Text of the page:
Background: Our objective was to study the differences in relative count distributions in the left ventricular walls with attenuation compensation (AC) versus AC and triple-energy-window scatter compensation (SC), compared with standard filtered backprojection (FBP).
Methods and results: Two hundred patients identified as having normal cardiac perfusion with FBP after undergoing either pharmacologically or physiologically induced stress were included in this study. Projection data were reconstructed with FBP, 10 iterations of ordered-subset expectation-maximization (OSEM) with AC, and OSEM with AC+SC. A comparison was made of average percentage of maximum counts within each of 9 regions of CEqual (Marconi Medical Systems, Inc, Cleveland, Ohio) polar maps (ie, the apex, 4 midventricular regions, and 4 basal regions). Compared with OSEM(AC), a slight decrease at the apex exists when SC is included. The elevated inferior-to-anterior count ratio in the midventricular and basal regions noted with OSEM(AC) decreased to close to 1.0 with OSEM(AC+SC). The anterior-to-lateral ratio for both regions was closest to 1.0 for OSEM(AC+SC). In the midventricular region, the lateral-to-septal ratio decreased further below 1.0 with OSEM(AC+SC) than it did with OSEM(AC). This was the only basal ratio not to improve to close to 1.0 with OSEM(AC+SC). In a subset of patients identified at the time of clinical reading as having a possible attenuation-caused decrease in the inferior region, AC elevated the inferior-to-anterior ratio to above 1.0 for the midventricular region. AC+SC resulted in a ratio of near 1.0 for this region. In another subset of patients identified as having anterior attenuation artifacts, compensation methods (either AC or AC+SC) failed to show an improvement compared with FBP.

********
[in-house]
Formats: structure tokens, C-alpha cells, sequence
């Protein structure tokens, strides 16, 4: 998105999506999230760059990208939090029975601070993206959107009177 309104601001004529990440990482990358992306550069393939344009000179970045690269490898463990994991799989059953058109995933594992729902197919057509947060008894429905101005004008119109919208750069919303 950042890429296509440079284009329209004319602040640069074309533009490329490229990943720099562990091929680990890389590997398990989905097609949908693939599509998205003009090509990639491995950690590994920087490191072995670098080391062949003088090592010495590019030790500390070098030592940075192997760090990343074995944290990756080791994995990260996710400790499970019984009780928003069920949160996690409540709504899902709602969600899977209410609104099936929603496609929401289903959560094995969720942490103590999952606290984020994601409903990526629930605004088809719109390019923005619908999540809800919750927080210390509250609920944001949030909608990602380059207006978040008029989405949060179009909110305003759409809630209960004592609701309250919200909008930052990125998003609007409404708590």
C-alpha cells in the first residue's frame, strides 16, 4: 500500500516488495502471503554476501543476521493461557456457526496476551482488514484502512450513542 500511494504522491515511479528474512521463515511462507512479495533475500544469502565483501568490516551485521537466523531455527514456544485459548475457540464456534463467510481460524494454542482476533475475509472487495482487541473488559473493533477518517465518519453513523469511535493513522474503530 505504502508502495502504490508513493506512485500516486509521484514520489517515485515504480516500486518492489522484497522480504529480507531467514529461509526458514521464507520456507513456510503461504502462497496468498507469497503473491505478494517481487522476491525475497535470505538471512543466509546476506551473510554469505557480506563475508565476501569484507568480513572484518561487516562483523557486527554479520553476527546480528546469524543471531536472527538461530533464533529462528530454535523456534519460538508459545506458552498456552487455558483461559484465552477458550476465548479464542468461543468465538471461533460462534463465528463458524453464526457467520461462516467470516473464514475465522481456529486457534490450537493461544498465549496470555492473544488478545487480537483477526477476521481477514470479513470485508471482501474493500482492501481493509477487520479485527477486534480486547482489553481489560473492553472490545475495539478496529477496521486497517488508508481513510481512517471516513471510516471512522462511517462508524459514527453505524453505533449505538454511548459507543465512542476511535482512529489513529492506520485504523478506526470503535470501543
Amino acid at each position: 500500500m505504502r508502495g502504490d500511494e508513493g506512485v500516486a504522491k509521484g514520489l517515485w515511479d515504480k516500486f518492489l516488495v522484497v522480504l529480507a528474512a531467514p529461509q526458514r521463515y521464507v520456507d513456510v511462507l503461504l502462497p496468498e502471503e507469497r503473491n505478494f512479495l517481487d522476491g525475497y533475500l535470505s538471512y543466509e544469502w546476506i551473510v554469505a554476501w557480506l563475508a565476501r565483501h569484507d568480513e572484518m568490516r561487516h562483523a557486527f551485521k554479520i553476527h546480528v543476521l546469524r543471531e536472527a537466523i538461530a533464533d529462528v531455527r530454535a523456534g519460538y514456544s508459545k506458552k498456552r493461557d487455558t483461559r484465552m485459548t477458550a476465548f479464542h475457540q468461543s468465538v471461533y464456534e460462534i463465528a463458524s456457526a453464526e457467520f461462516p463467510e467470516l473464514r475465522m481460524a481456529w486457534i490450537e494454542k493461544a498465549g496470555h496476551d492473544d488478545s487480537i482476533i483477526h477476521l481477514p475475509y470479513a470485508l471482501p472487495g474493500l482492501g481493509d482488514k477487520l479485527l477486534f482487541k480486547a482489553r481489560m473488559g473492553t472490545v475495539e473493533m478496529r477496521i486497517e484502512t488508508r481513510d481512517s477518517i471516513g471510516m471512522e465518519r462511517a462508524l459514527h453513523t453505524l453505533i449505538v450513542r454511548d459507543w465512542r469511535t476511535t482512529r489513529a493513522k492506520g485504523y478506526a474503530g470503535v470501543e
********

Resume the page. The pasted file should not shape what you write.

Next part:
Conclusions: AC and SC improve the uniformity of the polar map, especially by bringing the inferior-to-anterior ratio closer to 1.0. Further investigation is necessary to determine the cause of the increased midventricular septal polar map count. In addition, the subset of patients identified as having breast-like attenuation artifacts causing a decreased polar map count in the anterior wall (relative to the inferior wall) also needs further attention.